The plane crashed due to pilot error, as the pilot misjudged the location, and there was a terrible storm in the Andes at the time that messed with the pilot’s vision. The pilot thought they were closer to the landing strip than they actually were and began descending the plane straight into the mountain. The aircraft hit a ridge and lost the right wing, then the left one. The plane hit a mountain and began sliding down the mountain, with only thirty-three people out of the original forty-five surviving the crash. Many of the ones who did survive initially suffered from broken bones and internal injuries.
From the beginning, the plane crash survivors did everything they could for the good of the group. The ones with less serious injuries cared for those who were not as lucky, and what little food was available (mainly candy bars and wine) was rationed out, but supplies only lasted a week. The survivors were hopeful of a speedy rescue at first, having seen search planes flying over, but the crashed plane was visibly undetectable under the heavy snow. Search efforts were shortly cut off, as the survivors heard over the radio. An avalanche on October 29th killed an additional six people. With chances of getting out looking slim and no supplies (there was no vegetation or animal life on the harsh mountains), the survivors turned to the unimaginable to live.
Roberto Canessa, a medical student, was the first to suggest eating the dead bodies of their loved ones in order to make it out of their situation. At that point in time, there were twenty-seven people still alive. The pilot was the first body to be used as food; all possible meat and organs were stripped apart to feed those left behind. The group continued this for weeks, ensuring that they would make it off the mountain and see their loved ones again. The group made a pact that if one of the initial survivors died, their body would be used for nourishment.
The group didn’t just wait around for help to come; they took fate into their own hands. A small band of three survivors climbed down the mountain in a ten-day hike and found a small village on the other side of a river. Not having the strength to swim across, one of the survivors wrote on a note that they needed help, attached it to a rock, and used the last of their strength to throw it across the waters. Finally, sixteen people made it off the mountain on December 23rd, seventy-two days after the crash.
Wolf Creek (2005)
Backpackers lost in the Australian outback are tortured by a psychopathic killer from the land down under……hell.
While not the most famous movie on the list, we can finally get off the idea of cannibalism now. Everyone has heard of the Australian backpack killers or people going missing in the Australian Outback, and this movie is based on that very concept.
The two killers that gave light to this film are Australian natives Bradley Murdoch and Ivan Milat. While Murdoch may not be the most famous of the two (his kill list is much lower), Milat certainly made his mark on the serial killers who inspired the movies list.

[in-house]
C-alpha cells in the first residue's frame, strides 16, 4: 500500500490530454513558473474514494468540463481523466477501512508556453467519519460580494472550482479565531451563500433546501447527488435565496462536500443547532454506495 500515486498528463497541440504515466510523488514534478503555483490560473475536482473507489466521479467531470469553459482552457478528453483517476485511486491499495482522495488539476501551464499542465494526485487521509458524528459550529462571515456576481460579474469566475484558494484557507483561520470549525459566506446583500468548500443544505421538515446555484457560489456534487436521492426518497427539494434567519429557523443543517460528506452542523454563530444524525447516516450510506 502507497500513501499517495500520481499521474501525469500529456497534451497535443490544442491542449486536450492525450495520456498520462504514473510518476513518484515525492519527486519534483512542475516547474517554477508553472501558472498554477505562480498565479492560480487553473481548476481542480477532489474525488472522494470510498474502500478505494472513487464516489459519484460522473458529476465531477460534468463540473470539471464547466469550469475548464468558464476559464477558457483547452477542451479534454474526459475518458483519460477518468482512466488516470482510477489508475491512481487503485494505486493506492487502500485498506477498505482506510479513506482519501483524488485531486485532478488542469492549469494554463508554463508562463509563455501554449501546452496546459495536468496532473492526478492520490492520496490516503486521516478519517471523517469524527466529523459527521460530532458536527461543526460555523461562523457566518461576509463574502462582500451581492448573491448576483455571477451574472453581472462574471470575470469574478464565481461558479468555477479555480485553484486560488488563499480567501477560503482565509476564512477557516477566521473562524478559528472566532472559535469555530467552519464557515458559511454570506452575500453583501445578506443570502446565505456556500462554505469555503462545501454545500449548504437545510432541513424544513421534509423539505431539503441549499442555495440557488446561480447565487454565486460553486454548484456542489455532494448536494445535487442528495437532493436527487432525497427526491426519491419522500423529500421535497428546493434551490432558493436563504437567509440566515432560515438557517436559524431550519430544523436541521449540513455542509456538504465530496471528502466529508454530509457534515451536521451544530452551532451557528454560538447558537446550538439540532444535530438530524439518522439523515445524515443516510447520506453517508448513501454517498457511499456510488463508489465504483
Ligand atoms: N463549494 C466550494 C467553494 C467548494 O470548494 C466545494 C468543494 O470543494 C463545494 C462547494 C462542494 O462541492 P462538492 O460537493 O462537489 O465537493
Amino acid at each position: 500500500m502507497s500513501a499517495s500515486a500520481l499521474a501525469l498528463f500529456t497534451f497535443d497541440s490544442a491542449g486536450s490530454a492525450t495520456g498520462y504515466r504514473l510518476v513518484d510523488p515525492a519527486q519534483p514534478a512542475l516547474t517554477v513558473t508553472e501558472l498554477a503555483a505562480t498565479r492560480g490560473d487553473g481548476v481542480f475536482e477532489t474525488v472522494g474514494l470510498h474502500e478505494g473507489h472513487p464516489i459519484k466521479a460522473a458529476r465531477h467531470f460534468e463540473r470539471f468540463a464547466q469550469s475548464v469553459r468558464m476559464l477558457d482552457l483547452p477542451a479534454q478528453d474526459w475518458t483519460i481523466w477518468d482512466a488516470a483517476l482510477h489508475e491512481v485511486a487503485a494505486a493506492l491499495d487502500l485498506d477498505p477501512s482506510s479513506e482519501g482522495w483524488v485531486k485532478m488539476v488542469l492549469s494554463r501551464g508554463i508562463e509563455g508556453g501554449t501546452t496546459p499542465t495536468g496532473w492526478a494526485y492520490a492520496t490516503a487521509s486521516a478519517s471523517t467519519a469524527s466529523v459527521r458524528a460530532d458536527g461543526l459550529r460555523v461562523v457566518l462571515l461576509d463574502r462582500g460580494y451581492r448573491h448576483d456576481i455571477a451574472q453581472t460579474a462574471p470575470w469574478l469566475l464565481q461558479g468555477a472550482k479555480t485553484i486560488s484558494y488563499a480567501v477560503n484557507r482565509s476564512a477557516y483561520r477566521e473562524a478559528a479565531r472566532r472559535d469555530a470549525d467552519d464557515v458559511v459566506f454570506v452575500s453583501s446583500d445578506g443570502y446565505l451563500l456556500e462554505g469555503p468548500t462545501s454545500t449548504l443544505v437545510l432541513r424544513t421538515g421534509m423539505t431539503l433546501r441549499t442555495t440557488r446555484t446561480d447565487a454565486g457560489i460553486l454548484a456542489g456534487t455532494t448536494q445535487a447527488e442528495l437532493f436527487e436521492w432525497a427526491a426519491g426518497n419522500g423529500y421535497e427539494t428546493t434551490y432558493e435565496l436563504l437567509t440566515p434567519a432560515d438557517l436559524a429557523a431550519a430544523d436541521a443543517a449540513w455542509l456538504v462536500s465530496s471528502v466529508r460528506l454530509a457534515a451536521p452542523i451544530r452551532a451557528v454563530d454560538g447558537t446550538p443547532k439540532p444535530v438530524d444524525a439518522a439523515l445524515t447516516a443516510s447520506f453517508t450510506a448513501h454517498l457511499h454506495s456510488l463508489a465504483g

Bradley Murdoch had a history of criminal activity (causing death while driving recklessly, shooting at people celebrating a football game) but was only known to have killed one person in his time as a free man. In 2001 English backpackers Peter Falconio and Joanne Lee were driving around in the Australian Outback when they were signaled to pull over by Murdoch, a mechanic at the time. Murdoch posed as a good Samaritan, warning them that he had witnessed sparks falling out of their exhaust pipe, and offered to assist the couple. When Falconio stepped out of the vehicle to examine the supposed maintenance problem, Murdoch took out a firearm and shot Falconio, killing him in one shot. It’s unknown why Murdoch killed Falconio, and it is also unseen why after shooting the Englishman, he kidnapped and assaulted the only witness to the crime, Joanne Lee. Lee escaped Murdoch and reported him to authorities, who swiftly arrested the madman. Murdoch is currently serving life in prison.
Ivan Milat, on the other hand, is a villain with a much longer list of dead victims. It is believed that Milat killed at least seven people that we know of, and he was very methodical with how he disposed of the bodies. Milat was so good at killing because he lived in the Belanglo State Forest and knew the area very well, knowing the best places to hide the bodies. Since his victims were also backpacking tourists, no one reported them missing right away.
Milat did not give his victims the mercy of a painless death. One victim, Cardine Clark, was used for target practice before her death in 1992. When her body was found, there were bullet holes everywhere. The spine of another victim, James Gibson, was found sliced in 1989. Anjal Habschied was killed in 1991 when Milat decapitated her. To this day, her head has never been found.
Not only did Milat kill his victims in cruel ways, but he also had a particular ritual for burying their bodies. First, Milat would place the bodies facedown in the dirt, then tie their hands behind their back. It’s unclear why he did this if his victims were already dead. Before leaving the corpses, he would build pyramids with sticks and ferns on their backs. His way of hiding the bodies was very strange indeed, and he never had a motive for any of the killings.
Like many other serial killers, Milat kept trophies of his victims. In his home at the time of his arrest, police found wallets, clothes, cameras, and camping gear from the deceased. What’s most disturbing is that Milat was believed to wear the clothing of his victims from time to time, and it’s been reported that he gifted a shirt belonging to Cardine Clark to a woman he was dating at the time of the murder.
Thanks to Paul Onions, a would-be victim that escaped Milat, the Backpack Killer was arrested and brought to justice for his crimes. Ivan Milat never made an official statement to the police at the time of his arrest, and his slayings became known as the Backpack Killings. He died in prison in 2019 without ever admitting to his crimes.
Horror movies have long been inspired by real-life crimes and people, often drawing on the macabre and the unsettling to create chilling and terrifying stories. It’s true what they say, truth is stranger than fiction, and the real horrors that humans face or inflict on each other are much scarier than any boogeyman story.